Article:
Trusts in legal documents sometimes cause confusion in the mind of the average person who is not an attorney, for obvious reasons. First, there are many types of trusts used for various planning purposes. So, to ask the question “is a trust appropriate in this situation” usually leads to other questions such as “what is its purpose;” “what goals would it be attempting to obtain?” Also, Pennsylvania estate planning does not tend toward “living trusts” so much as some other states such as Florida, California, Virginia and New York.
I tend to believe this is largely because of the taxing structure. Pennsylvania has an inheritance tax that taxes on death from dollar one unless there is some exception such as zero tax rate for a spouse or receipt of life insurance so even where there is a living trust, inheritance tax forms generally must be filed and taxes paid.
A related issue is, once a trust is formed, how should funds be distributed? Here are some examples.
A will might state that, in the event a minor is named to inherit, the funds are to be held until a given age is reached. The will would also name a trustee. This is referred to as a minor’s trust and it is “testamentary” since it was established by a will and only goes into effect on the death of the person who made the will, the testator. The testamentary trust might state that the funds are to be used for the “health, education, maintenance and support” of the minor beneficiary. This is referred to as a “support” trust.
The question arises, however, if you are appointed as trustee for the minor beneficiary, how specifically should the funds be used? Medical bills are one obvious choice since they fit under the definition of “health” although these might be covered by health insurance anyway. College funds are another possibility but is it necessary to wait until the minor reaches college age to use the trust funds? Probably not, especially if special education or related programs are involved. Maintenance and support are broad terms. They probably do not include major purchases that only indirectly benefit the minor. Some individuals drafting their Wills include specific provisions to be certain their intent is clear.
This kind of “support” trust can also be established during lifetime for the benefit of an individual or a group of individuals and there can be questions there also as to whether and when funds should be distributed.
There is another broad category of trusts known as “special needs” or “supplemental needs” trusts. Distributions for the benefit of those individuals named are restricted, the primary reason being to prevent loss of government or other benefits that the beneficiary is currently or will likely receive. Distributions cannot be made directly to the beneficiary. The rules are much less liberal than those applying to support trusts.
For wills, the document must contain language indicating payments cannot be demanded by the beneficiary in that way giving the trustee “absolute and unfettered discretion” regarding funds to be paid for the benefit of the beneficiary in such amount or proportions as the trustee deems appropriate.” The trustee must take into account any and all other assets, programs, benefits and sources available, it being the intent of the trustor (person making the trust) that “such funds shall supplement and not supplant any federal, state, local or other assistance as might be available to him.” The language, “supplement and not supplant” is critical. However, there are other criteria.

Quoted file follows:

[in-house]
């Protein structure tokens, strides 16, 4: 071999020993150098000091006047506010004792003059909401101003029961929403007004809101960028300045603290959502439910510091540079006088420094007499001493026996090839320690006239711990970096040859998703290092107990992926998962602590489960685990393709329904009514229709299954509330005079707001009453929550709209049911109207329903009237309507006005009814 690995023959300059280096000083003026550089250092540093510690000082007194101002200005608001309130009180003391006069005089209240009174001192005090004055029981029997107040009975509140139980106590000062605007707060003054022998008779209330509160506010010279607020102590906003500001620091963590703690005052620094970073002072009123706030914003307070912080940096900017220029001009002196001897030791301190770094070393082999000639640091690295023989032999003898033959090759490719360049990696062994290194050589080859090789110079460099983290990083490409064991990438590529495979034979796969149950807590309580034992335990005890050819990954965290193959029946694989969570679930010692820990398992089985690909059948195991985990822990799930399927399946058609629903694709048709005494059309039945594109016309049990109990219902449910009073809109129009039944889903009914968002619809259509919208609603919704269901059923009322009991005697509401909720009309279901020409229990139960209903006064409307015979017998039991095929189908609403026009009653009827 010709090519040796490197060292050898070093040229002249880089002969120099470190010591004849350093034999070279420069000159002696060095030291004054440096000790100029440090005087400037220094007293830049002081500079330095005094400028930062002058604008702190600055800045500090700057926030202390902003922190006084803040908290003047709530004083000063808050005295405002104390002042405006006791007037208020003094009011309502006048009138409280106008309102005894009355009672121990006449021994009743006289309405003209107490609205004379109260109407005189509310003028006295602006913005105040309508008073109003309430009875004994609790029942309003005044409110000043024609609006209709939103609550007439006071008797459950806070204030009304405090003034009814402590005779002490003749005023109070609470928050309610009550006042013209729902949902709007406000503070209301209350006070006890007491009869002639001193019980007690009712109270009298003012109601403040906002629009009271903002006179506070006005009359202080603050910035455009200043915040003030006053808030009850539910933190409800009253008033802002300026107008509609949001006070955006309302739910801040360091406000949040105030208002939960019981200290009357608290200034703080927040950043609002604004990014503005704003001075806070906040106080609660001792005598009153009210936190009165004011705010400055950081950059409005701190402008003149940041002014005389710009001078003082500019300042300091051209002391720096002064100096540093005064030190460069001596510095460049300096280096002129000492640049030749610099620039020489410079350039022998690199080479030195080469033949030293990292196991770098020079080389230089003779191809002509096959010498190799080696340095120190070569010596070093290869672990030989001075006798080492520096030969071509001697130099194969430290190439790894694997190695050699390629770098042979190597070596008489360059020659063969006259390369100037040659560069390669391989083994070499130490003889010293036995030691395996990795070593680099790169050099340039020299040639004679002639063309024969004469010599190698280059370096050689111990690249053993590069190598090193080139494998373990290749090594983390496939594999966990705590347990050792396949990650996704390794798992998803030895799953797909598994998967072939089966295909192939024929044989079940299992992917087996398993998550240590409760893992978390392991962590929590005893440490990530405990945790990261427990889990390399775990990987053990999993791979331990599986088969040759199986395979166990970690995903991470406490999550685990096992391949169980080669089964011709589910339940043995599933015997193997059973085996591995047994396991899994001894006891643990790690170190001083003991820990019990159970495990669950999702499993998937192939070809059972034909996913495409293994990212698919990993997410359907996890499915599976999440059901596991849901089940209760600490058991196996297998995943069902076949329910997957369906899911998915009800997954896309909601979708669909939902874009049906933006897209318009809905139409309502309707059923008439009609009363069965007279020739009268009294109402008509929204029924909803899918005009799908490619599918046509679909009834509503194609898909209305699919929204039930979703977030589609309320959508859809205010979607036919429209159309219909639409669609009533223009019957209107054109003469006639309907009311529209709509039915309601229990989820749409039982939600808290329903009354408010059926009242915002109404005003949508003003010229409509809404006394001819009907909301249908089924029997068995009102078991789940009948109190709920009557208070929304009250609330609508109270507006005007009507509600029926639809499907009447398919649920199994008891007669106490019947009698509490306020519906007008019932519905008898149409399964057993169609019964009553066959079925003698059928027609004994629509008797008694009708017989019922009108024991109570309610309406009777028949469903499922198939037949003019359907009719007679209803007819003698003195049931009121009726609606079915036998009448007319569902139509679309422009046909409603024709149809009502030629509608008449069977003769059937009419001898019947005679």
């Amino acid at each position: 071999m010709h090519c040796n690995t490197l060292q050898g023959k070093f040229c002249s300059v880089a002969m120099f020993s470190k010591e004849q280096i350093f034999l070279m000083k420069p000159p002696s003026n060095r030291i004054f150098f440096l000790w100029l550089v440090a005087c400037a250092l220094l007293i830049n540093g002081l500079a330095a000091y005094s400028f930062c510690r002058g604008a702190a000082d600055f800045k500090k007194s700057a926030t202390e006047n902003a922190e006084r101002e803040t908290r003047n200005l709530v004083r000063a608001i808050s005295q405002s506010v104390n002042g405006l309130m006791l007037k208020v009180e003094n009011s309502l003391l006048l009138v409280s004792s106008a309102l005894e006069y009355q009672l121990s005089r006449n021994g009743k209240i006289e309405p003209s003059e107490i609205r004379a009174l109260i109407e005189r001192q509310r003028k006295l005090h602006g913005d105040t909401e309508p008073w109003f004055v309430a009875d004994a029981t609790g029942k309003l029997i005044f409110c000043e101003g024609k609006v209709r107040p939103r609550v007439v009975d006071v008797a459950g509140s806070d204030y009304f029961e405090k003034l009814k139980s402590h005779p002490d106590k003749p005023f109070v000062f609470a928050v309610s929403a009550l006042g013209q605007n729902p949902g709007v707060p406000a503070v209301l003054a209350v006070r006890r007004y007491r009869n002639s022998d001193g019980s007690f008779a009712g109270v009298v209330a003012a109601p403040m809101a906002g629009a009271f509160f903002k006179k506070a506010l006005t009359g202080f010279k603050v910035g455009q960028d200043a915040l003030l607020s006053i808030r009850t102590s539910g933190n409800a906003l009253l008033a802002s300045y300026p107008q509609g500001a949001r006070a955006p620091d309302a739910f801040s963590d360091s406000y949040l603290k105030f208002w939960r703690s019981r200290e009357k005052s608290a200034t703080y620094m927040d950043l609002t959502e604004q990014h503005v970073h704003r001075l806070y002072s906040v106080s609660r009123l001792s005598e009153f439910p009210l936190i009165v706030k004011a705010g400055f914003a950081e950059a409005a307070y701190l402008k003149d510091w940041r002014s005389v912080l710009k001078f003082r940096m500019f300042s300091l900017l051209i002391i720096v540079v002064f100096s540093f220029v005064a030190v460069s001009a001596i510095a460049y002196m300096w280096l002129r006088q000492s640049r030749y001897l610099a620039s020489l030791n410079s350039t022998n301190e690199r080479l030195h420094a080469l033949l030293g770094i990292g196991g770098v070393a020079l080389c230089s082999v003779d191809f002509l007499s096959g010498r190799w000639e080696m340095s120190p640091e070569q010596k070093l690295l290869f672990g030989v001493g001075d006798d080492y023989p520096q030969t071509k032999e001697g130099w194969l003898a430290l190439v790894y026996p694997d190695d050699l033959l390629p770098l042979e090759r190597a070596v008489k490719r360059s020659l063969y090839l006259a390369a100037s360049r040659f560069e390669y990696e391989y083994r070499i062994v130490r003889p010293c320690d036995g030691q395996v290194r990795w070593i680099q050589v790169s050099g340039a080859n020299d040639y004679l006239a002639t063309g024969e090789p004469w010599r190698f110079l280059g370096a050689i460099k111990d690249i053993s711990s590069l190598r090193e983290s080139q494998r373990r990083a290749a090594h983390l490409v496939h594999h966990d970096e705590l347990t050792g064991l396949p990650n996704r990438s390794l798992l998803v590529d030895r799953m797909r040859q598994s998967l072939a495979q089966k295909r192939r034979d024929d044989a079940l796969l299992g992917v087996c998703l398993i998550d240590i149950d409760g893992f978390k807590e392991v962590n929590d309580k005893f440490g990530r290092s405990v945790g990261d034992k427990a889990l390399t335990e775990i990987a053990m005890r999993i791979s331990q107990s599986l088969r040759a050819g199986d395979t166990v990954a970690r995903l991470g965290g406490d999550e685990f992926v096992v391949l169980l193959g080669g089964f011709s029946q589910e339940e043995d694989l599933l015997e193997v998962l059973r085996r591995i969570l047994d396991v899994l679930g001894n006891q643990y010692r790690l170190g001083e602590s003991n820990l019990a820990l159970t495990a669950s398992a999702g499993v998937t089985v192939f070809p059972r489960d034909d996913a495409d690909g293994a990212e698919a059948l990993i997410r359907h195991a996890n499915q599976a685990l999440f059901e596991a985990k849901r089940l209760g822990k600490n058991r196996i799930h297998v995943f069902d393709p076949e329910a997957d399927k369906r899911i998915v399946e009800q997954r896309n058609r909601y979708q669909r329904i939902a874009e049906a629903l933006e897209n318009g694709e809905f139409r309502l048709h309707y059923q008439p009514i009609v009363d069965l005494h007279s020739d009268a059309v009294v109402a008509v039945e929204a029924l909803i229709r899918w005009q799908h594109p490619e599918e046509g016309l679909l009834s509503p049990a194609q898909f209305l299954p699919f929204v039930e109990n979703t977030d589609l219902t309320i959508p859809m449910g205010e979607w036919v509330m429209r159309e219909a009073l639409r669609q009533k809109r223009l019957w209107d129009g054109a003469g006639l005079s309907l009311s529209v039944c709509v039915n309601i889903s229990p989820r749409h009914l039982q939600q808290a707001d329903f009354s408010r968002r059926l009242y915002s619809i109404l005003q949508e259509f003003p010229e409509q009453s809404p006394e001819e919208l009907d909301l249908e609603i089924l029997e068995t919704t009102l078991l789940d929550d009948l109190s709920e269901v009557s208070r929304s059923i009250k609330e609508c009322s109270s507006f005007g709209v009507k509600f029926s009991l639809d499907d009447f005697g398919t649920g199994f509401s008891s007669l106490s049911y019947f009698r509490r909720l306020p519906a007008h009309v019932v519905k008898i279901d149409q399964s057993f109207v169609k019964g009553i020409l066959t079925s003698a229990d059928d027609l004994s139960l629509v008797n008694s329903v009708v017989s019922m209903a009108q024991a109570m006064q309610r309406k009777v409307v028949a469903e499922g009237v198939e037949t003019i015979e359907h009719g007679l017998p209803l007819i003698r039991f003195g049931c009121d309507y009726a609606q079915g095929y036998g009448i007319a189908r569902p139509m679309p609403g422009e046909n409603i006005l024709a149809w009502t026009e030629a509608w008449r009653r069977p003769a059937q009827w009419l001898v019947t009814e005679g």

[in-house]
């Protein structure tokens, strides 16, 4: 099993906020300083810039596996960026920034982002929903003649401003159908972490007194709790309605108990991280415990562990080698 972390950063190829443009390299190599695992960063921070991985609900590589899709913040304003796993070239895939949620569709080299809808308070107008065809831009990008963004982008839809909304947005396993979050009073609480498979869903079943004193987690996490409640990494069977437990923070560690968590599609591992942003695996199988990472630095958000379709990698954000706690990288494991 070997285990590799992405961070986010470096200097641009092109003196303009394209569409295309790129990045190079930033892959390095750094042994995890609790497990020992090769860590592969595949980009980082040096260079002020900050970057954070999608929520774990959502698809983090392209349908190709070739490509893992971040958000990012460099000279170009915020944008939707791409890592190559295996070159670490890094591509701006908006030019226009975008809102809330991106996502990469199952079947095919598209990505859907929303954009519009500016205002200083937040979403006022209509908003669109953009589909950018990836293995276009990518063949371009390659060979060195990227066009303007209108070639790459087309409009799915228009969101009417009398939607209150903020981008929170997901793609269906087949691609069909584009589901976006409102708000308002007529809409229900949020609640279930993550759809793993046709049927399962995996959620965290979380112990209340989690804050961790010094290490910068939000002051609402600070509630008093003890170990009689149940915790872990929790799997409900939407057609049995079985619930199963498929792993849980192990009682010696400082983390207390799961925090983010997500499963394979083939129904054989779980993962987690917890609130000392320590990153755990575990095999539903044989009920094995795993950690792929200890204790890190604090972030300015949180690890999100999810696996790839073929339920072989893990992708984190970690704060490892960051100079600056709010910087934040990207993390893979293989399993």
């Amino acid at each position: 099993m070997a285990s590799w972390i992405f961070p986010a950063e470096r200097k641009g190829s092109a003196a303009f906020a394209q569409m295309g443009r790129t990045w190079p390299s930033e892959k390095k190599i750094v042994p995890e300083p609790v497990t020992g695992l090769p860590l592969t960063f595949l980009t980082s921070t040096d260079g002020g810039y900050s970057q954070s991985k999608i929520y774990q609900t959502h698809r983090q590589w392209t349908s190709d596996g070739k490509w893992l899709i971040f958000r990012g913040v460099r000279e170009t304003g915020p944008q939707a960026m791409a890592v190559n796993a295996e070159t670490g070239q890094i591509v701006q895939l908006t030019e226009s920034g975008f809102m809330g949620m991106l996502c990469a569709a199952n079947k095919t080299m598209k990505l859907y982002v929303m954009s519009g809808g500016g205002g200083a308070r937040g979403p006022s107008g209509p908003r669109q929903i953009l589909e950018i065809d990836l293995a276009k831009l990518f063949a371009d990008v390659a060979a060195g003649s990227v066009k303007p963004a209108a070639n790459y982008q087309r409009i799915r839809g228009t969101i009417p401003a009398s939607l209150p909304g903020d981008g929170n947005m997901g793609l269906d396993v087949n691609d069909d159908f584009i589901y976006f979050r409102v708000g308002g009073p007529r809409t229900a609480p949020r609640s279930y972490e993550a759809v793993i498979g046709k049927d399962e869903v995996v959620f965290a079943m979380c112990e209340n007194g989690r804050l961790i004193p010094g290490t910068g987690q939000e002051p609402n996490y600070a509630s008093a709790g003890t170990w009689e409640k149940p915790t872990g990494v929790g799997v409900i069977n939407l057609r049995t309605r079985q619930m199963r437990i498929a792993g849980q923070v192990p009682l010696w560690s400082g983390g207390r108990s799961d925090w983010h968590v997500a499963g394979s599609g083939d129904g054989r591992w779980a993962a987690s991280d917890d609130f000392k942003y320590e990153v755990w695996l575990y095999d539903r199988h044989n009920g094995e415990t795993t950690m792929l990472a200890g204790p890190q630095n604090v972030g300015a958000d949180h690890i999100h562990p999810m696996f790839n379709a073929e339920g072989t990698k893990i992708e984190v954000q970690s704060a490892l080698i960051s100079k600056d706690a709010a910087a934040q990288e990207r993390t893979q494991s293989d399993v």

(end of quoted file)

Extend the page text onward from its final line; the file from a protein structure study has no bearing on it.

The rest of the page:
Funds are not expected to be used for food or shelter, although ironically a house could be purchased with the funds in some circumstances. Since the intended beneficiary is or may be on Supplemental Security Income or a form of Medicaid or other benefits with restrictions, the beneficiary’s funds and available assets can be subject to review.
Additionally, there is another form of supplemental needs trust referred to as a d4A or “payback” trust that is established with the funds of the disabled individual that requires pay back to the government that provided the benefits on the death of the beneficiary. Recognizing that there are so many detailed restrictions, consultation with a qualified elder law or estate planning attorney is seriously recommended.
Janet Colliton, Esq. is a Certified Elder Law Attorney recognized by the American Bar Association and Pennsylvania Supreme Court and limits her practice to elder law, retirement, special needs, estate planning and estate administration with offices at 790 East Market St., Suite 250, West Chester, 610-436-6674, [email protected] She is a member of the National Academy of Elder Law Attorneys and, with Jeffrey Jones, CSA, co-founder of Life Transition Services LLC, a service for families with long term care needs.